We decided for our stay, we would find a place in the town of Dalwallinu.

Dalwallinu is a town in the Wheatbelt region of Western Australia, located 248 km from Perth via the Great Northern Highway. Agriculture and supporting industries are the town’s primary economic activities. The town is also the first town on The Wildflower Way, a world-famous Western Australian tourist route which stretches north to Mullewa.

The name of the town comes from the Aboriginal word that means “place to wait a while” or possible “goodlands”. The first inhabitants of the area were nomadic and had no set boundaries and the area was mostly used for hunting and gathering. The Badima people lived in the northern areas of the shire and the Galamaia peoples inhabited the southern areas.

The site of the town was originally a station on the train line between Wongan Hills and Mullewa and was later officially gazetted in 1914.

The first Europeans to arrive were Benedictine monks who came from New Norcia to graze their sheep on the pastoral leases that they had taken up. The first settlers arrived, hoping to develop the lands for wheat, in 1907. The region was surveyed in 1909 and then opened for selection in 1910 with crops being planted shortly afterward.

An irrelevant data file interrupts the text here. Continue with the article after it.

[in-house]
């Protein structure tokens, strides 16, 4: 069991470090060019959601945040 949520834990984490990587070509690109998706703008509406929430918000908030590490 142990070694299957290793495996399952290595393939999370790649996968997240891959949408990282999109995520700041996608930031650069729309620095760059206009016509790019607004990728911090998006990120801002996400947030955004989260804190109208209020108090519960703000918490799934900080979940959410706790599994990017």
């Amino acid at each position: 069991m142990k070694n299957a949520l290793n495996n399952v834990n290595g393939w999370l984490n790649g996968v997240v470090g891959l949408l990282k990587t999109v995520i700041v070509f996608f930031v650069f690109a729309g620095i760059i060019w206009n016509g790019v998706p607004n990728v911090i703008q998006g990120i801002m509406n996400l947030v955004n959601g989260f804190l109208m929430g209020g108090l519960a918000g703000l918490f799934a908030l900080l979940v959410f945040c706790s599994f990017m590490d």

The first welcome we got to Dalwallinu was this huntsman spider, seen as I dared go past it on my way to the ladies room.

Our first visit was to the train station.

Some of the town on the main street.

We found it humorous to see the town that promised to be the gateway to the Wildflowers of Western Australia, lined their streets with every day petunias.

A great picnic table and chairs idea.

John captures me at the post office, digging through my camera bag.

Another view of the post office.

A town surrounded by wheat, sheep and wildflowers
Located 248 km from Perth via the Great Northern Highway, Dalwallinu is a typical wheat belt settlement and is part of Western Australia’s famous ‘wildflower way’. The Dalwallinu Road Board was established in 1916.

We didn’t hang around long in the town, check in wasn’t for awhile, so we pushed north to see if we could find any wildflowers before we got to our rooms.

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1 Response

  1. Anne Downing says:

    That is my home town!! Must admit there is not much in the town but I loved growing up there

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